Loan repayment term - how many years it'll take to pay off your home loan. You can choose a loan repayment term from one to 30 years when you apply for your loan.
Loan to Value Ratio (LVR) - the amount you wish to borrow as a percentage of the property's market value.
Market value - an estimate of the property value right now (that is, what a buyer would be prepared to pay and what a seller would accept, for the property at any point in time).
Marketed Without Price (MWP) - similar to Price by Negotiation where it's uncertain what the demand for a property is and therefore uncertain what the ideal price would be.
Mortgage - sometimes used to describe a home loan. The mortgage is the pledging of a property to a lender as a security for a loan.
Payments/repayments - the amount that the loan contract specifies must be paid at an agreed frequency (e.g. fortnightly or monthly).
Pre-approval - an offer in principle from the bank of how much they could lend you, with final acceptance subject to the confirmation of certain criteria, such as the value of the house you want to buy.
Price By Negotiation (PBN) - the buyer and seller negotiate until they reach an agreed price. The real estate agent usually acts as a go-between.
Price On Application (POA) - the agent will only disclose the seller's ideal price if the buyer is serious.
Principal - the amount you borrow. The amounts you repay regularly are usually made up of both principal and interest.
Purchase price - how much you end up paying for the property (including chattels).
Purchaser - the person who is buying the home.
Rateable Value (RV) - (also known as the Government Valuation or GV) - The value placed on a property by the local council for rating purposes.
Sales and purchase agreement - this is the written contract for a property that is usually handled by a real estate agent and a lawyer. The agreement usually outlines your offer, the settlement date and any conditions that must be met before the sale goes ahead.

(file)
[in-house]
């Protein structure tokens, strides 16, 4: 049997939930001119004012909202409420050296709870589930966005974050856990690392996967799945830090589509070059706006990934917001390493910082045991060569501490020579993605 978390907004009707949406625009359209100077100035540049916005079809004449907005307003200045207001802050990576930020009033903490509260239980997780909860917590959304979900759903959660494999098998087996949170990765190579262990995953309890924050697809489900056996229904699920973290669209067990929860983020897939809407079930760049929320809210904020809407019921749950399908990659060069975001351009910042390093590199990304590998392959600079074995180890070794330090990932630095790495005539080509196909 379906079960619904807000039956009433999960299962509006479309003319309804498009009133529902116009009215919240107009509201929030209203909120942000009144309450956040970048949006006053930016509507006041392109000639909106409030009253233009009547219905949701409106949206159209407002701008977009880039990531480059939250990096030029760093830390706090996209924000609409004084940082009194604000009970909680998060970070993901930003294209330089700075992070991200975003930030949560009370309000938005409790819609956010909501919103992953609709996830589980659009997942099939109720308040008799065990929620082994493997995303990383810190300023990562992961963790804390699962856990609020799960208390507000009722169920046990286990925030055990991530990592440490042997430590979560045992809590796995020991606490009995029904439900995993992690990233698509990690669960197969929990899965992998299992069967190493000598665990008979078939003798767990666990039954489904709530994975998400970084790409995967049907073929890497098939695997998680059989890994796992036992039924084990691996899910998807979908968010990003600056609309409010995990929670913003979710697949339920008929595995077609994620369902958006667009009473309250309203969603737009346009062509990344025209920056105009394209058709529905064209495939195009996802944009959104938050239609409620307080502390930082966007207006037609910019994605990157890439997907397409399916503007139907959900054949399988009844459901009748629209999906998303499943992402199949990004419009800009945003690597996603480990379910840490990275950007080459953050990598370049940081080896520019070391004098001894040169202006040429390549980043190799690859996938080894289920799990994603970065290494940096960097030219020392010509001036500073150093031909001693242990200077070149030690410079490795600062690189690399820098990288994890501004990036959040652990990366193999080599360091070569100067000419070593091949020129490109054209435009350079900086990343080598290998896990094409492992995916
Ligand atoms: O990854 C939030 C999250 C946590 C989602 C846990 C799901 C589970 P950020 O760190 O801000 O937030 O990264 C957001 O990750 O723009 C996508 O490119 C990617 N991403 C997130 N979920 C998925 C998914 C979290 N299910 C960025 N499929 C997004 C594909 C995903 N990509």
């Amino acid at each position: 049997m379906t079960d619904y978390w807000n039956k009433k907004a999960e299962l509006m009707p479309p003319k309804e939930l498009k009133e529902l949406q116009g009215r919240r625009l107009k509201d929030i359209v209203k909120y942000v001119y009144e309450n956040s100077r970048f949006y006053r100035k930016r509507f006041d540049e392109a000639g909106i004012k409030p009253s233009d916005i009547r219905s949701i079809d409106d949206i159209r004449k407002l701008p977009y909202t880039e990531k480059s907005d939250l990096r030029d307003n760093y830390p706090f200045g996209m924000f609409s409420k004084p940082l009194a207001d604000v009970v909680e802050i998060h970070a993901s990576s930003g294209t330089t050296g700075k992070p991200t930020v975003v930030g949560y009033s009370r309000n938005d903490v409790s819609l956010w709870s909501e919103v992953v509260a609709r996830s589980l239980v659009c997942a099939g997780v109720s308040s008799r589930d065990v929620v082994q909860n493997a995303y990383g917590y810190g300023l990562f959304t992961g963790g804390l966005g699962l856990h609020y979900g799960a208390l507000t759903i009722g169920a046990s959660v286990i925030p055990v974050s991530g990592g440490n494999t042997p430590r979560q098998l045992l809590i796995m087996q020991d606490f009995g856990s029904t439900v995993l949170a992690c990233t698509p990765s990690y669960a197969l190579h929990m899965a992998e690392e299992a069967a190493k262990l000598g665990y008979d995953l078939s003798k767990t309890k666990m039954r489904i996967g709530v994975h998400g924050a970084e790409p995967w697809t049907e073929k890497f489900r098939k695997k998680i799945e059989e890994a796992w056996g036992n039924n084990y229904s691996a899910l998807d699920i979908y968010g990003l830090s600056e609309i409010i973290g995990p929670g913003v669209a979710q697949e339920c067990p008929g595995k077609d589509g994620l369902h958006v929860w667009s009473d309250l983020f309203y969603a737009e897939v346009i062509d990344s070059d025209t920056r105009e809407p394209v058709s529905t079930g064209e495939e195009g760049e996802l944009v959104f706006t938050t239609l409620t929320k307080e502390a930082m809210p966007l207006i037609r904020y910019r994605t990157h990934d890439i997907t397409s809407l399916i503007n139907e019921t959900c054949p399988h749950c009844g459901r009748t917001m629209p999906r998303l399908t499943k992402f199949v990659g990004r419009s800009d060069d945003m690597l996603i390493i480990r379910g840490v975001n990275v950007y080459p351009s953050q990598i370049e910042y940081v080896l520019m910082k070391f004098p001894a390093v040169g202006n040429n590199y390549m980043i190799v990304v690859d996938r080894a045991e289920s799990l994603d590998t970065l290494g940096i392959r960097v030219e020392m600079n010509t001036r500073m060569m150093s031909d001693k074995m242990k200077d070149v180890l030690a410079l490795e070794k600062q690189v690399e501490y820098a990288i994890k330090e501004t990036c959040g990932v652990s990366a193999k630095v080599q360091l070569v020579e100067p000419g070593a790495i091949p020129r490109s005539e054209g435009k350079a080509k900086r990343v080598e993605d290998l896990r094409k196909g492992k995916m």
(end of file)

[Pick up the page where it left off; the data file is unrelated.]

Security value - the value of the property that the Bank will be prepared to lend against, usually the same as the market value, or the agreed purchase price.
Settlement day - the date you pay the seller and legally own the property.
Tender - Buyers submit formal offers (or tenders) by a set date. The highest tender amount usually wins. There are several versions of tenders and you should ask your agent about these. For example, a 'tender with reserve' means that once an offer is received above its reserve, it must be accepted.
Term - another word for 'period' or 'duration'. This word is used to describe the length an interest rate or loan will apply for.
Title (Certificate of Title) - a document that is the legal description of the property, who owns it and who has a mortgage over it.
Unconditional offer - an outright offer to buy with no conditions attached. An offer also becomes unconditional once any conditions have been met, e.g. getting a valuation report from a registered independent valuer. See 'Conditional offer'.
Unit title - allows people to individually own an apartment, unit or flat in a building, with multiple ownership of the common spaces and facilities, such as driveways and elevators.
Valuation - a written report of the current market value of a property, prepared by a registered independent valuer.
Variable interest rate - also known as floating interest rate. It's an interest rate that can go up or down.
Vendor - the person selling the property.
AMP disclaims all liability or responsibility for any direct or indirect loss or damage that may result from any errors or omissions on www.amp.co.nz. While care has been taken to supply information on this website that is up-to-date and accurate, AMP does not give any guarantee of the accuracy, correctness, adequacy or completeness of such information or its suitability for your intended use.